3D printing isn’t a practice automatically connected to art. It’s most useful for rapid prototyping, no matter what anyone tells you. One creator challenging this paradigm is Rick Treweek, who recently opened his solo art exhibition of purely 3D printed work.

We first heard about Treweek  through his business Trobok Toys. In essence, Trobok is a company that sells toys, but not in the traditional sense. Instead of paying for and receiving plastic baubles, punters receive files for 3D printable toys.

Treweek also had a stint as the creative director of local 3D printer manufacturer Robobeast.

From there he began the company AltReality, a virtual reality (VR) company aiming to combine VR with 3D printing. AltReality custom prints their VR headsets, among other things.

Now enter Art Machina, a two week art exhibition showing off Treweek’s work. The exhibition is meant to “explore the mergence of art and technology” and it runs from June 30th to July 13th at the Daville Baillie gallery.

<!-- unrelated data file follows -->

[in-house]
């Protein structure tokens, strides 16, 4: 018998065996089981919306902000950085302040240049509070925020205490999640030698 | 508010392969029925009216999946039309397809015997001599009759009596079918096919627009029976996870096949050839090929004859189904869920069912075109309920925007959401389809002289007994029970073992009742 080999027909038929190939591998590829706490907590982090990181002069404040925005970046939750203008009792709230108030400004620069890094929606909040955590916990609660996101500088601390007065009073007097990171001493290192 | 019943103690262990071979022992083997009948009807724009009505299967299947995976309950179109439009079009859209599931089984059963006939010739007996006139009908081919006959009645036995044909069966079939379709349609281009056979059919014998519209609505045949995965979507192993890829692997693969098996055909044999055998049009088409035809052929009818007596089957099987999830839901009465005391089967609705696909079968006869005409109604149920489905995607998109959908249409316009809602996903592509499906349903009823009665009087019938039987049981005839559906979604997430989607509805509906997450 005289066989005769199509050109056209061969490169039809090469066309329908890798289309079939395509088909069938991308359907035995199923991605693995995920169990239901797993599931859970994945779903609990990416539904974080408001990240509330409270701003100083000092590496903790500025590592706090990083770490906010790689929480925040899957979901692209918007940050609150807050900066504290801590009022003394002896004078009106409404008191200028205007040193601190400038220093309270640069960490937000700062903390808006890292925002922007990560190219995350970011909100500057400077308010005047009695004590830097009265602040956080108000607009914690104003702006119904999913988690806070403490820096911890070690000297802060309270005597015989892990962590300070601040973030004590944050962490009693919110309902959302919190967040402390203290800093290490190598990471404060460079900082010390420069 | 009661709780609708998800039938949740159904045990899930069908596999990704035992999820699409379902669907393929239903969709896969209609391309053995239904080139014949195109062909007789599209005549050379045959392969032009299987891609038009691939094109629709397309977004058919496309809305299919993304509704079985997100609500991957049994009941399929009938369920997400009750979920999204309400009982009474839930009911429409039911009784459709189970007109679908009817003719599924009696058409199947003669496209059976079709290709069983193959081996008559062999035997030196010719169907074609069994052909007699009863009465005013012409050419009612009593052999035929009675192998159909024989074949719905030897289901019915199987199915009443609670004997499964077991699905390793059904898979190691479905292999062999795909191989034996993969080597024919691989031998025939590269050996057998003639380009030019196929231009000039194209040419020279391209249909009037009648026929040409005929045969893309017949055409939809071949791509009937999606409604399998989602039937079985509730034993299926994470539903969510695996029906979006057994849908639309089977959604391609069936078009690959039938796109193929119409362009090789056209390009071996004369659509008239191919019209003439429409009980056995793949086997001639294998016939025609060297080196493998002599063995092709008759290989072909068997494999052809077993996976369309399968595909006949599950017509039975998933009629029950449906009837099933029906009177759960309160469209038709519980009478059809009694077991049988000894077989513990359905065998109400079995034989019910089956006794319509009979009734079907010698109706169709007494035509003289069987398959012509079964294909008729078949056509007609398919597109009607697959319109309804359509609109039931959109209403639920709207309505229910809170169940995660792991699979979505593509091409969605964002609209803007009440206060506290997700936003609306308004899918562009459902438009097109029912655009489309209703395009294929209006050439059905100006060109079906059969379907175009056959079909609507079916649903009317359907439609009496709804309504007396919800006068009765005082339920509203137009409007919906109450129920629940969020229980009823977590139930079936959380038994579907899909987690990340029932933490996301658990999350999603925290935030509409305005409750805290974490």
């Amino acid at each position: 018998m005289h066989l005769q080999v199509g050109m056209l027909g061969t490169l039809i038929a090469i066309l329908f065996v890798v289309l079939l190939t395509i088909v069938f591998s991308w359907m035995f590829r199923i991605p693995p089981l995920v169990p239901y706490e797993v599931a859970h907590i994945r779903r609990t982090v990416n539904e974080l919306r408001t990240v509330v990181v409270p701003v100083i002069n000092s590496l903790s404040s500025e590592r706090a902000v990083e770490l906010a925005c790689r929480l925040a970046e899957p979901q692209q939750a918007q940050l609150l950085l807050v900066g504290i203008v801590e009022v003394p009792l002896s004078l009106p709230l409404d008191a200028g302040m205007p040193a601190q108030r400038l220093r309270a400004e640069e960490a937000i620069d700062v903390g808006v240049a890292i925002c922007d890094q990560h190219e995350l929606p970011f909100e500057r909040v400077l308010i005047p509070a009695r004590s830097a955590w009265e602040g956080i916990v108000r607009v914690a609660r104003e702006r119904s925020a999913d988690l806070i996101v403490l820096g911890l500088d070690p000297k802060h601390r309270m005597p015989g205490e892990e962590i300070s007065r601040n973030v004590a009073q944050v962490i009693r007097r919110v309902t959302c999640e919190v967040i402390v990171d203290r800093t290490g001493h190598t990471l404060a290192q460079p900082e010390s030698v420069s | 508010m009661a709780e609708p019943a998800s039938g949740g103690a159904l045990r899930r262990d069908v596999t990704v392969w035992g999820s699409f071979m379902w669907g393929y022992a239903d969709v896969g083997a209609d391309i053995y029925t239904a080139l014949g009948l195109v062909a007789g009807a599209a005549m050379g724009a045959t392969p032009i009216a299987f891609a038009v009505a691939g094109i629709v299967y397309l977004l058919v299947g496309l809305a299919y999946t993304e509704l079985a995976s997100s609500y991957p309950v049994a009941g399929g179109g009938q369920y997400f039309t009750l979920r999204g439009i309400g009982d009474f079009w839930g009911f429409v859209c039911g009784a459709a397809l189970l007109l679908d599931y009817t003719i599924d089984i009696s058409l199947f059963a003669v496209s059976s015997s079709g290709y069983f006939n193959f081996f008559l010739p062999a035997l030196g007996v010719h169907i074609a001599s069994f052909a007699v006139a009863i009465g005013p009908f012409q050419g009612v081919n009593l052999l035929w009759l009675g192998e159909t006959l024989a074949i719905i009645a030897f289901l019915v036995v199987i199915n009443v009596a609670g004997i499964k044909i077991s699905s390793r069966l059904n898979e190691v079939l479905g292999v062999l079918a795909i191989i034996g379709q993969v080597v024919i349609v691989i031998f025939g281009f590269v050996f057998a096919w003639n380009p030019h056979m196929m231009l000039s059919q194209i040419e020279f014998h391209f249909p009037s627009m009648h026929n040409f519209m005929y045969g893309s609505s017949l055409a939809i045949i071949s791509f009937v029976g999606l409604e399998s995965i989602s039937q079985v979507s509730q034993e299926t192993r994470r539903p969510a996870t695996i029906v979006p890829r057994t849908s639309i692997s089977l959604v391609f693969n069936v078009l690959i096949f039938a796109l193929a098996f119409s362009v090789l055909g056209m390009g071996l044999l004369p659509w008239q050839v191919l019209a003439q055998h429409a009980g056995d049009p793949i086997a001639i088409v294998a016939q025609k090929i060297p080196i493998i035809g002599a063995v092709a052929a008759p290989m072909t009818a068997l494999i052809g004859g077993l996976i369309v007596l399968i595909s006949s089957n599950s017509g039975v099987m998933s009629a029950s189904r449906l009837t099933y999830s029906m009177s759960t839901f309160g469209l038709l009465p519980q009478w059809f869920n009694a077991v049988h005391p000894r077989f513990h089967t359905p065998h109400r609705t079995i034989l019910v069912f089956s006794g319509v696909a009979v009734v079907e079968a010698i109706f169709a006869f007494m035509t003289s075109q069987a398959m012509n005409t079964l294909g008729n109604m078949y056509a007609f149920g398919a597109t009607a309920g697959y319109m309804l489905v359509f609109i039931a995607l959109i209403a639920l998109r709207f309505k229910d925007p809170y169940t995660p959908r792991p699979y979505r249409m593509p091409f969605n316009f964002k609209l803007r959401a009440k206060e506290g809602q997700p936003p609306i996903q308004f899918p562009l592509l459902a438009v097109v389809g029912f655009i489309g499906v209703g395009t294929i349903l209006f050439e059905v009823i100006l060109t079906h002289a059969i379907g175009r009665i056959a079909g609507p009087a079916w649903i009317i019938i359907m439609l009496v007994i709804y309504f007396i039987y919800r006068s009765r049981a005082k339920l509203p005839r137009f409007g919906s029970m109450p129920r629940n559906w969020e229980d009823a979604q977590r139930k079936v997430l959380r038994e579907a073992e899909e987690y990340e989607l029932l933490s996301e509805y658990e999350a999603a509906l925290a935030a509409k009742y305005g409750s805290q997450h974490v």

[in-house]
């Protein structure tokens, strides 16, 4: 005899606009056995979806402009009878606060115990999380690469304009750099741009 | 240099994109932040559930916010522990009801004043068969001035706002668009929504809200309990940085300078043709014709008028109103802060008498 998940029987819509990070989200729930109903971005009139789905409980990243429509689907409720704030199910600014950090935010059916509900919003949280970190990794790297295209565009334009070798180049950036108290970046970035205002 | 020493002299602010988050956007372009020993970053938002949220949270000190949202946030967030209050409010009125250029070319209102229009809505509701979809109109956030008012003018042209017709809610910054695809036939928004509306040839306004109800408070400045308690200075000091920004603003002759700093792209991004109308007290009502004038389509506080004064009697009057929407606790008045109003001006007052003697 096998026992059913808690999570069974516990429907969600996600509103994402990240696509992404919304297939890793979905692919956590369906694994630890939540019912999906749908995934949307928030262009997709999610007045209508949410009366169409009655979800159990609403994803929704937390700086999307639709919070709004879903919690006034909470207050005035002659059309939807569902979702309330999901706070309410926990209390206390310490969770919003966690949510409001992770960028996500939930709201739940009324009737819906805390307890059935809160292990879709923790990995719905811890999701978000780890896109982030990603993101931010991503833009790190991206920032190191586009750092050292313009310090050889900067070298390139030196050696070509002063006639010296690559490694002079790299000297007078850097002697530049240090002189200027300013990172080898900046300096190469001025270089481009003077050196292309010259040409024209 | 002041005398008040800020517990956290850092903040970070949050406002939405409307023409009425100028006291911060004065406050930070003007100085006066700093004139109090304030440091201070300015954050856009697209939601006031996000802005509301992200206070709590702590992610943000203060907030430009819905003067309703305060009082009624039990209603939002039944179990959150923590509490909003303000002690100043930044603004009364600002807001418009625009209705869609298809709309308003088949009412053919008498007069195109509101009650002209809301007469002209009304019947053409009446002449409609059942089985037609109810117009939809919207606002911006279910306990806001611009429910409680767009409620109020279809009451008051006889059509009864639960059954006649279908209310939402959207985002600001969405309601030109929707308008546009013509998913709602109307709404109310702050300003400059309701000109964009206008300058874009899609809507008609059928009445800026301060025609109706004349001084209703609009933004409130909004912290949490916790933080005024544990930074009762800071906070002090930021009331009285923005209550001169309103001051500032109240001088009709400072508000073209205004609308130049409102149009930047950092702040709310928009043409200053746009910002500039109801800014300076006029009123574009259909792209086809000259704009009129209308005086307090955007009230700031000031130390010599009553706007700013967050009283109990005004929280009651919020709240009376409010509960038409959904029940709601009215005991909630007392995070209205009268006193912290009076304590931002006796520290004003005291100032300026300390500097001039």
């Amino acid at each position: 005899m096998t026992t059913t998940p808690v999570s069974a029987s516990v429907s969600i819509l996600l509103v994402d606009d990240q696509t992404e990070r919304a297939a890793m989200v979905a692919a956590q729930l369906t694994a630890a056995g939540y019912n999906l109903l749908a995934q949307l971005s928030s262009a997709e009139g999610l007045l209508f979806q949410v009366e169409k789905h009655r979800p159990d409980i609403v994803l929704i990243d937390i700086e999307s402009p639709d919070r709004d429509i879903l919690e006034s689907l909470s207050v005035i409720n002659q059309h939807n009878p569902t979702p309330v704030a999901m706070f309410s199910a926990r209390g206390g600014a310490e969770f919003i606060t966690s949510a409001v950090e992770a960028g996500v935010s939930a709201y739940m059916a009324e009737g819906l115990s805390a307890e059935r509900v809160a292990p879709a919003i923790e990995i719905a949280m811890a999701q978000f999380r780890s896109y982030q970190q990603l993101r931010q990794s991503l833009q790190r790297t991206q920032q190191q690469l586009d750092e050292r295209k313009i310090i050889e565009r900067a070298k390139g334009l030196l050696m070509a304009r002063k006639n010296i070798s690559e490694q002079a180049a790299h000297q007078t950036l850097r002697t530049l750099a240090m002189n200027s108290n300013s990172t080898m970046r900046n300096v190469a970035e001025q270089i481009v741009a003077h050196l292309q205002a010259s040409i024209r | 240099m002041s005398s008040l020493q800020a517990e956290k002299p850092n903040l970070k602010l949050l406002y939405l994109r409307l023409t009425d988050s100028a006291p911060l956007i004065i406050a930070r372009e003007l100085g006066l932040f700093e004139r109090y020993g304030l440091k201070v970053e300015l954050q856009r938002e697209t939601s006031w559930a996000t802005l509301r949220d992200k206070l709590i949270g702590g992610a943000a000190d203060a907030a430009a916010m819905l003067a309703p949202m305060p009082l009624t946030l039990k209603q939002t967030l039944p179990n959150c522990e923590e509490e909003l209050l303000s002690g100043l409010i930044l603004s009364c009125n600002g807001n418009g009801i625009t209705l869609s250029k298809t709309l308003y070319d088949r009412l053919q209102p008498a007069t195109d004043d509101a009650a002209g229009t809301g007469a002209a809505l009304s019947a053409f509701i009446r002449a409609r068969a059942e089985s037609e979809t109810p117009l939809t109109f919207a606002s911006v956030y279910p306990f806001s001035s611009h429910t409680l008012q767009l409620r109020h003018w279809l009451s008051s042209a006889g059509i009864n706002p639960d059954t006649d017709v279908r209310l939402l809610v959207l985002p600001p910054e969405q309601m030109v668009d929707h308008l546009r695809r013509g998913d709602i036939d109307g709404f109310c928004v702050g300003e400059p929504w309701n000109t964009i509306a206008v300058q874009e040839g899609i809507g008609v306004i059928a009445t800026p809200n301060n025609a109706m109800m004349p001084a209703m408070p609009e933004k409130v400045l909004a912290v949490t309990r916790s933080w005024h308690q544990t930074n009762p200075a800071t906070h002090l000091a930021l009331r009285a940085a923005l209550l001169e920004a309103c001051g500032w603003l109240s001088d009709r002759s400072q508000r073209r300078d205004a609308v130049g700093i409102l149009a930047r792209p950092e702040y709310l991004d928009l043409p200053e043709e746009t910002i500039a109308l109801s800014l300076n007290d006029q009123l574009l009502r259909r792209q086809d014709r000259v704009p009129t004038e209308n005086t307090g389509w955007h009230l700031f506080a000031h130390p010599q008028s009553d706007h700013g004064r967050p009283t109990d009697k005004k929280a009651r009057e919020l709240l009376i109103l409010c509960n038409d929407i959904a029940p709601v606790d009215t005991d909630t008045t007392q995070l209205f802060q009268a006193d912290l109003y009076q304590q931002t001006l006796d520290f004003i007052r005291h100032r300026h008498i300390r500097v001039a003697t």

We’ve got a collection of images from the exhibition which you can see below. All the pieces were 3D printed with Verbatim PLA on an Ultimaker 2, with the bigger prints being done on a RoboBeast.

All images on this page used with the express consent of the owner Rick Treweek.

Did you see that really strange piece above of a park town prawn? That wasn’t just a really good CAD model, it’s actually a 3D scan. We have a full feature on that specific piece that we suggest you check out.

Little details like that are why you should make the effort to attend this exhibition. While the images above are relatively high quality, nothing beats seeing it with your own eyes.